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We have several EC2 instances behind a load balancer. Each server has several ASP.NET applications deployed to it. I'm looking for an easy, realtime, automated way to deploy new compiled code to all instances simultaneously.

I've seen solutions using source control repositories like SVN or Git, but this doesn't seem like an appropriate use of the technology for us since we're deploying compiled code to the EC2 instances - not source code.

I've also set up Dropbox to accomplish the sync. It somewhat works, but has its quirks. For instance, you need to build your directory structure around the "one root sync folder" limitation. Any other reason why we definitely should NOT use dropbox for this?

Writing a custom application using the S3 API is an option, but we'd prefer a third party solution over writing more code.

This seems like a common scenario, but i haven't found any good solutions yet.

Any suggestions?

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6 Answers 6

up vote 3 down vote accepted

Elastic Beanstalk seems to be the best route to go now. You simply push your web deploy project to an elastic beanstalk environment and it deploys code to all of your instances. (It manages auto scaling for you.) It also makes sure that new instances launched will have you latest code and it keeps previous versions which you can easily roll back to.

If your website needs to be auto scaled on AWS, Elastic Beanstalk is really the best end-to-end solution.

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What if you prefer to work on plain EC2 servers? Setting up Auto-scaling on EC2 servers is not incredibly hard to do. – digitaldavenyc Mar 18 at 19:47
@digitaldavenyc, it's easy to do, but so is elastic beanstalk. autoscaling is a subset of the features you get for free with elastic beanstalk. you also get notifications from autoscaling events, as well as the code deployment part. – jaminto Mar 30 at 20:17
AWS Code Deploy is just the deployment part of beanstalk. The question is what are you trying to do? if its run a web application, i don't know why you wouldn't use beanstalk. if it's run a command line application, then yes, beanstalk might not do it for you, but worker tiers on beanstalk may help… – jaminto Mar 30 at 20:19
I wouldn't work with beanstalk because of the need to eventually get into the system administration level on the server for various reasons. This needs to happen far too often. Doing this on EB isn't really possible because the applications are rebuilt on new deploys to EB removing your sys admin changes. – digitaldavenyc Apr 2 at 21:06
@digitaldavenyc not really sure what you're talking about specifically. you can use custom AMIs in EB. and if you're on linux, instead of using custom AMIs, you should probably be using docker with EB:… you're saying that you're modifying your code after every deployment, then you'd just need a better deployment strategy in general. and in the end, they're just servers and you can ssh or rdp to them at any time. – jaminto Apr 28 at 19:13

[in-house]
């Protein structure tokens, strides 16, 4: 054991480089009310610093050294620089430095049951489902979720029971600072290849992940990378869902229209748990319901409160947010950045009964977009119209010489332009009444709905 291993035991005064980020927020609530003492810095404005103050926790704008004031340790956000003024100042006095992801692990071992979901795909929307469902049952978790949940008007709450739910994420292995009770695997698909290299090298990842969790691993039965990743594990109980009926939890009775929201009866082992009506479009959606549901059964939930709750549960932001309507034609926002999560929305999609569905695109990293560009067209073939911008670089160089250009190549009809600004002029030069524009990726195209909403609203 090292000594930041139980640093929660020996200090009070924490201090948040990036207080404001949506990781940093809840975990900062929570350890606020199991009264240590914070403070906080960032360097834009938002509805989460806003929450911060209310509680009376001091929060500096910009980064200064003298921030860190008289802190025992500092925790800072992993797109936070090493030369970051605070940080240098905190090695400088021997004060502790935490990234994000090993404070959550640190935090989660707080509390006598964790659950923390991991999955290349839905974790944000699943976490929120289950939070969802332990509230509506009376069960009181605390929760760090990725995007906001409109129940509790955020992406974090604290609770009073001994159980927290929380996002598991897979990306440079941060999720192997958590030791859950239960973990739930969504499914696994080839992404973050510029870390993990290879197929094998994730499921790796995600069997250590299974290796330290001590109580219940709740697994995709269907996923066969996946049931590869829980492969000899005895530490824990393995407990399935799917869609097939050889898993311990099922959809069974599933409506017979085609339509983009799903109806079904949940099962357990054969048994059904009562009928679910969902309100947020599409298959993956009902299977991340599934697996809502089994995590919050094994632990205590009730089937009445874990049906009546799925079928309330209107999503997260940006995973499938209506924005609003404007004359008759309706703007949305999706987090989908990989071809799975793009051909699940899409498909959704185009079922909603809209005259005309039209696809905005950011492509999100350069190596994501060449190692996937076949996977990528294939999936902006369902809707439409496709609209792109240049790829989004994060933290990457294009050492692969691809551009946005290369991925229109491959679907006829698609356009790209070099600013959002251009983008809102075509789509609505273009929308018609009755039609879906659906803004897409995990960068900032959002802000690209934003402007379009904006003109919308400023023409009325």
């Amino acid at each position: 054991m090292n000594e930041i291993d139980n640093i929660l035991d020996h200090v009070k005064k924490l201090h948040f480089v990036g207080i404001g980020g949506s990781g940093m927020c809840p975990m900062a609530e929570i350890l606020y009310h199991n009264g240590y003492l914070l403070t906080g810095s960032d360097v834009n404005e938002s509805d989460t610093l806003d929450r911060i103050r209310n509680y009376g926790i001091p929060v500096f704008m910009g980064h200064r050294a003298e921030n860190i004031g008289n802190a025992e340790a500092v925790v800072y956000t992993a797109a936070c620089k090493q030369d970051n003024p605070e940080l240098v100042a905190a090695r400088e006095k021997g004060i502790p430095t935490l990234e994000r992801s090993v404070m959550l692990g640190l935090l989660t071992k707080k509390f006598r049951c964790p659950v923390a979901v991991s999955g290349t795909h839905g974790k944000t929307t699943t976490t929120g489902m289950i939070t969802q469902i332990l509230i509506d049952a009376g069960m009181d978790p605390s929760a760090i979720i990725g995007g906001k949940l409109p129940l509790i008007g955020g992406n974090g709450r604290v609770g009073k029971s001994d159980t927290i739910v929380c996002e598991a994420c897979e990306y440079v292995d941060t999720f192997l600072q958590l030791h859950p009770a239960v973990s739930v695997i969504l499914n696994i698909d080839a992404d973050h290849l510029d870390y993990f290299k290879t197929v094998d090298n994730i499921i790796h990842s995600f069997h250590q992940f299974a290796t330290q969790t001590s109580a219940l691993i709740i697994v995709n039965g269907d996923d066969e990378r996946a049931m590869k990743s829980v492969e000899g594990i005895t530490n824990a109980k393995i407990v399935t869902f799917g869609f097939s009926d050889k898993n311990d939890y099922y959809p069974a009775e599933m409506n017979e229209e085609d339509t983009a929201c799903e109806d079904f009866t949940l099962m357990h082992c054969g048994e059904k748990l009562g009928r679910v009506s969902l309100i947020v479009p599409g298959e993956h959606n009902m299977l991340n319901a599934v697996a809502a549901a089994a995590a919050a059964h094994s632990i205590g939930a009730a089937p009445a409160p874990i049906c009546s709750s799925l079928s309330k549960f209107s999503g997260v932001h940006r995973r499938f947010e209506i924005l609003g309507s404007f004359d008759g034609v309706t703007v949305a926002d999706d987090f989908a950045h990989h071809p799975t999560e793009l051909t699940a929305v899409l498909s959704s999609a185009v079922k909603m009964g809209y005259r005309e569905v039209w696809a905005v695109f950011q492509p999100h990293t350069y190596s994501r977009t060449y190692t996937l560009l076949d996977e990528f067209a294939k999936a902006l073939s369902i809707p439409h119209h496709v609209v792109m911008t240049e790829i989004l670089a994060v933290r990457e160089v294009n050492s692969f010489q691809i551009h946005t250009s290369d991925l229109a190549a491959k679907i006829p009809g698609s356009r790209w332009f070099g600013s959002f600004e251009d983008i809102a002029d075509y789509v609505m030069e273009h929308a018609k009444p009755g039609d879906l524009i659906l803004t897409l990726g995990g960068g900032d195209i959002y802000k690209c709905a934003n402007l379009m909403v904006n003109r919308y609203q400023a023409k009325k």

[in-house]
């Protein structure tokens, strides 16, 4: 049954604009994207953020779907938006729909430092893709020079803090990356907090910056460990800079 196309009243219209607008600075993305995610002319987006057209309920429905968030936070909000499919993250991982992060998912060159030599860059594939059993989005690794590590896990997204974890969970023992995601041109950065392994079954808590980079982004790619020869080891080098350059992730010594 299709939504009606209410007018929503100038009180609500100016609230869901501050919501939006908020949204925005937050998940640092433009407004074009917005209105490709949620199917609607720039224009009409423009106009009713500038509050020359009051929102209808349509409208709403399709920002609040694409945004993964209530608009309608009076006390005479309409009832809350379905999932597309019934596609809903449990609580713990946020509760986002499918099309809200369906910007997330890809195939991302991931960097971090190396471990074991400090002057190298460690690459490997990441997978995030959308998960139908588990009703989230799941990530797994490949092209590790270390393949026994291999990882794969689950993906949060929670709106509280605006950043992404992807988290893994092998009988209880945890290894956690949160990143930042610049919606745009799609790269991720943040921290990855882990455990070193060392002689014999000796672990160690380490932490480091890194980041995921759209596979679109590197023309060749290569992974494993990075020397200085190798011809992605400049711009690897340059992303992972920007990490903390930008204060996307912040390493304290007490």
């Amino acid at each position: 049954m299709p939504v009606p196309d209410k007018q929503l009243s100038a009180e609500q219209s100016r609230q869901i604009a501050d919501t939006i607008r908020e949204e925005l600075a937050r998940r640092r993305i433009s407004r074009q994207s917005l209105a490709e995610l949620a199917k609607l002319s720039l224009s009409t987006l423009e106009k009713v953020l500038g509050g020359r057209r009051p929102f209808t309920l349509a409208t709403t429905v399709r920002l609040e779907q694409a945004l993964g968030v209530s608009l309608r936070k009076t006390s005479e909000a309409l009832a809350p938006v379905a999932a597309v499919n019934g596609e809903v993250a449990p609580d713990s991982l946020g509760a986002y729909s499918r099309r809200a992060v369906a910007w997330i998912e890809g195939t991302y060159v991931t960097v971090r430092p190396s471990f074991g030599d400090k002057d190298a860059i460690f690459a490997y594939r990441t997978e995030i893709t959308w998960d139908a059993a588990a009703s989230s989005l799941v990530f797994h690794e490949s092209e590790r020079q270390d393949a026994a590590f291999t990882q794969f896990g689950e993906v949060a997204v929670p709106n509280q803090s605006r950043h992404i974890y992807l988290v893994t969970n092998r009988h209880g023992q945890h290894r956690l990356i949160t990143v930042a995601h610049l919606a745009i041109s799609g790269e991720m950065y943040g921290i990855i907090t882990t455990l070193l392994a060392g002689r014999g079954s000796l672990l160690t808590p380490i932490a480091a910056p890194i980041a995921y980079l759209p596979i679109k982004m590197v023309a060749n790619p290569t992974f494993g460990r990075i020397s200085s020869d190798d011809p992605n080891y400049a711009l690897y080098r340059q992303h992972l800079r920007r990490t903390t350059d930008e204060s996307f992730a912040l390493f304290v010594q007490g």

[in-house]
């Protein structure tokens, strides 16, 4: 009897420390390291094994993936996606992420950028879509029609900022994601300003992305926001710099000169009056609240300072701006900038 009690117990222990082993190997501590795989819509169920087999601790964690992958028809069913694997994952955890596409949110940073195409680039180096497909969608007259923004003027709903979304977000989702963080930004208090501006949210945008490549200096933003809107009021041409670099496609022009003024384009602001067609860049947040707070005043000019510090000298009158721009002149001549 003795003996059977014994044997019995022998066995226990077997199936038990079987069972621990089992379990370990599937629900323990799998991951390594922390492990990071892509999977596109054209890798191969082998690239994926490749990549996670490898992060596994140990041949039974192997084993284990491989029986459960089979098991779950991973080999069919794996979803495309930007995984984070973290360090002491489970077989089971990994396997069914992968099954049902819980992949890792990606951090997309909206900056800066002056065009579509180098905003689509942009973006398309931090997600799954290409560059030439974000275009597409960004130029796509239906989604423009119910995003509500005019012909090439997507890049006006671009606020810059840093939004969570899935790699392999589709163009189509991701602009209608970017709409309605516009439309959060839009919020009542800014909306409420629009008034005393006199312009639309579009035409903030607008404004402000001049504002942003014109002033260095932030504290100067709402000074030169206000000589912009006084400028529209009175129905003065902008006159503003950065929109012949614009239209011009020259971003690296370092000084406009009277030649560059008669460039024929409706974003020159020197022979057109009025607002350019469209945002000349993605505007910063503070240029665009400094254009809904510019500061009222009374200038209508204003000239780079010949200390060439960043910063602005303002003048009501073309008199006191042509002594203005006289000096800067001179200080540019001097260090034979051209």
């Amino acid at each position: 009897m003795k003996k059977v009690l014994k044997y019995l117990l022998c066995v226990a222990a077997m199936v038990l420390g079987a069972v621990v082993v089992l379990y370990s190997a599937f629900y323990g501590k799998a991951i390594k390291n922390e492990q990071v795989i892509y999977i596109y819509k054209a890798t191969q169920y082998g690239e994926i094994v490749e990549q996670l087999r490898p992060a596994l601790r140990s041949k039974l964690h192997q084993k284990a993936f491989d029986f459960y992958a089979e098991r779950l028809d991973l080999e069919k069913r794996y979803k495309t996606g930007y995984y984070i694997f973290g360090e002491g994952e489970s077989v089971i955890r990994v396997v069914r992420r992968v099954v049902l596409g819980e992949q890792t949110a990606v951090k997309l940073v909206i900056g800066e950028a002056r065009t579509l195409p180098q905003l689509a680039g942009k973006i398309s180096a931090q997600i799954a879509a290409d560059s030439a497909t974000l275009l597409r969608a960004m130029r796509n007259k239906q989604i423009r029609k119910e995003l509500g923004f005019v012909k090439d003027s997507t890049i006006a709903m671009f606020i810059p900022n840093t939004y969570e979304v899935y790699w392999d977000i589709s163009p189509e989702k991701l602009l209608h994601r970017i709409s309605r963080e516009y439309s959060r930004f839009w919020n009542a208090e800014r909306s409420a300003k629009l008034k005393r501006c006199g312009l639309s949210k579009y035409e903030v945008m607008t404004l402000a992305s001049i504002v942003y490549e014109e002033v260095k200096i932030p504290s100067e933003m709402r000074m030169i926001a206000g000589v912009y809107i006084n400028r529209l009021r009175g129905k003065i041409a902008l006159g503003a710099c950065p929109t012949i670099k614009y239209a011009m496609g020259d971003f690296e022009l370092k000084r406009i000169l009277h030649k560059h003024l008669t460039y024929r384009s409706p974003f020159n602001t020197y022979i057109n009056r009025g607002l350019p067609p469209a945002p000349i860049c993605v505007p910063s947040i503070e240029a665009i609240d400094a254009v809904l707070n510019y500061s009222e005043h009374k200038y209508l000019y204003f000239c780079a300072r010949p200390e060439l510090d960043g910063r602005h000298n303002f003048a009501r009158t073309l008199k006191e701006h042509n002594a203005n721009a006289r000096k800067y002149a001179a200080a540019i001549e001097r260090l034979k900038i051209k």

Since these are ASP.Net applications and IIS, why not use Web deploy. It's MADE for this.

Web Deploy allows you to efficiently synchronize sites, applications or servers across your IIS 7.0 server farm by detecting differences between the source and destination content and transferring only those changes which need synchronization. The tool simplifies the synchronization process by automatically determining the configuration, content and certificates to be synchronized for a specific site. In addition to the default behavior, you still have the option to specify additional providers for the synchronization, including databases, COM objects, GAC assemblies and registry settings.

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The issue here is that web deploy needs to know the IPs of your servers to be able to deploy to them. With autoscaled instances, this isn't so easy - you don't know the public IPs of the instances that were launched automatically. looks like you need to get this info somehow using the AWS API – jaminto Apr 13 '12 at 13:51

You can use Git, Mercurial or SVN to push compiled code to the servers, or to have the servers fetch code. Source control is not only for source code - it can be used for files of any type.

Also, one way around the Dropbox issue is to use multiple DropBox accounts if that's the issue. But Dropbox is a pretty easy solution because then you never need to write any code. As long as Dropbox is up, it will work.

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You might want to give AppHarbor a try. We take care of managing ASP.NET application servers, loadbalancers and all the other required infrastructure, leaving you to get on with developing your application. We also provide a convenient way for you to push new versions of your app using your choice of Git, Mercurial, Subversion and TFS.

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Git or mercurial will do a good job at that, subversion is bad at handling blobs.

And you get very nice control and assurance, that the code got deployed everywhere by looking at the revisions.

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Seems obvious but, shared filesystem? Or push out with scp or rsync?

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